The CFAInstitute blog Inside Investing has a great post on the returns to negative enterprise value stocks. Alon Bochman, CFA has investigated the performance of all negative enterprise value (“EV”) stocks trading in the United States between March 30, 1972 and September 28, 2012. He used balance sheet data from Standard & Poor’s Compustat database and merged these data with price data from the database maintained by the Center for Research in Security Prices (CRSP). He then calculated historical EVs for every company every month, as well as matching forward 12-month returns. Says Alon:
I found 2,613 stocks that at one point or another traded at a negative enterprise value between 1972 and 2012 (Microsoft, unfortunately, was not among them). The list has one entry per stock-month. That is, a stock that has traded at a negative enterprise value three months in a row will appear on the list three times. Each time is a different investment opportunity with its own forward 12-month return. The average stock spent 10.17 months (not necessarily consecutive) in negative EV territory. Thus, the list shows a total of 26,569 opportunities to invest in negative EV stocks.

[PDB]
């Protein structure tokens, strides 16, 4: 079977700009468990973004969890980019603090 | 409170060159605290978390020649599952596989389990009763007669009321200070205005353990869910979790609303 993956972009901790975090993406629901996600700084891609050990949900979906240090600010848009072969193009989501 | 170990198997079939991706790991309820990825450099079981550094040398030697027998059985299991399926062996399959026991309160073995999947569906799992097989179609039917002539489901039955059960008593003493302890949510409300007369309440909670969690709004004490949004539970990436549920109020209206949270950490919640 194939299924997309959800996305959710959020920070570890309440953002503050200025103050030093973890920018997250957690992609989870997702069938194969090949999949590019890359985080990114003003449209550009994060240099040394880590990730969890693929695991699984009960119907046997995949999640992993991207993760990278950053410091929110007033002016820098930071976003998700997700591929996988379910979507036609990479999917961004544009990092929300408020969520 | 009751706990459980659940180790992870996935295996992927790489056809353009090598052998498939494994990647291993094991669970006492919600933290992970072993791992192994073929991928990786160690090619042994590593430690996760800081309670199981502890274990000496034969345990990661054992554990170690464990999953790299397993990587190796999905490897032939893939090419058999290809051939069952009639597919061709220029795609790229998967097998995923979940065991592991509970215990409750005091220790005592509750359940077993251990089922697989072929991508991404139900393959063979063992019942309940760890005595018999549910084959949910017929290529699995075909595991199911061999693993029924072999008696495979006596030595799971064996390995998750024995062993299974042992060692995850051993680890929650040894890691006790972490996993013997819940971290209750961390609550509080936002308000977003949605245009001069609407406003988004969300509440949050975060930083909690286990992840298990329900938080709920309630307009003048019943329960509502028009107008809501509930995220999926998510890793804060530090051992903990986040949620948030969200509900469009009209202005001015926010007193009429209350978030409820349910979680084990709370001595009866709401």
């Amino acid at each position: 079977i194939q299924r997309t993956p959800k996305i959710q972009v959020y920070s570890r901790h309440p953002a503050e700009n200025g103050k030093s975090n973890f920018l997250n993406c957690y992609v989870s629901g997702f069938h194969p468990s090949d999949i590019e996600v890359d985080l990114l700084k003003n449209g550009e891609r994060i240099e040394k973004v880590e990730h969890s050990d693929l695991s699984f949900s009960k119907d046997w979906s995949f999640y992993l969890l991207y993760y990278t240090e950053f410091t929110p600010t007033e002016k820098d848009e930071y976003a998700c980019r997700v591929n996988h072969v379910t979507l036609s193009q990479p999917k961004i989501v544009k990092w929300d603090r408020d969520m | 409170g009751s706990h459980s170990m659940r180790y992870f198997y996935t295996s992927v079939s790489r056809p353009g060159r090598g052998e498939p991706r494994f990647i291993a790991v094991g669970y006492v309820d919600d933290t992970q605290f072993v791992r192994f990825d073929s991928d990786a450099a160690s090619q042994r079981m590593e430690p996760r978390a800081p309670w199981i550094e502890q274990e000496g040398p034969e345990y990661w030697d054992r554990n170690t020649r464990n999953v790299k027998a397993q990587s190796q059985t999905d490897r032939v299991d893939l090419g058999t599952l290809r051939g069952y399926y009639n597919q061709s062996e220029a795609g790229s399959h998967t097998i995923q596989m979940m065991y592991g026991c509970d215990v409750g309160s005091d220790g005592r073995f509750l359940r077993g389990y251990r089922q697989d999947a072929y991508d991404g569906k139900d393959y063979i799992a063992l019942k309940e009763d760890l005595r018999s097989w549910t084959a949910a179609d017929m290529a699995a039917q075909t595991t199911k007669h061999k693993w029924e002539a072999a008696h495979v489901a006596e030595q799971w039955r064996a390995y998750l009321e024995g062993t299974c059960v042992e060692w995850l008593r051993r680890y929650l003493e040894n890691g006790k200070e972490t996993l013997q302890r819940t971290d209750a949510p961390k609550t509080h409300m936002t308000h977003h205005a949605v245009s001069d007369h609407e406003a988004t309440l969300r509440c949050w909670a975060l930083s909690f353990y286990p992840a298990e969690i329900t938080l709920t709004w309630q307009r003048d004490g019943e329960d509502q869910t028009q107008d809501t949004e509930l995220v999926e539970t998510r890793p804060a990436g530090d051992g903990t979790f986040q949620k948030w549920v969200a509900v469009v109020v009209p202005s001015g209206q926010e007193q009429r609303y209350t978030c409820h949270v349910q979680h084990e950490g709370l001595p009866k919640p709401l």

The average return across all 26,569 opportunities was 50.4%. That is, if you had diligently watched the market over the last 40 years and invested $1,000 into each negative EV stock each month, your average investment would be worth $1,504 after holding that investment for one year, not including trading costs, taxes, and so on. Not bad!
Most of the opportunities are in micro caps with limited liquidity:
Alon notes that these opportunities have come up with some regularity and have usually provided attractive returns but have on occasion lost a great deal as well: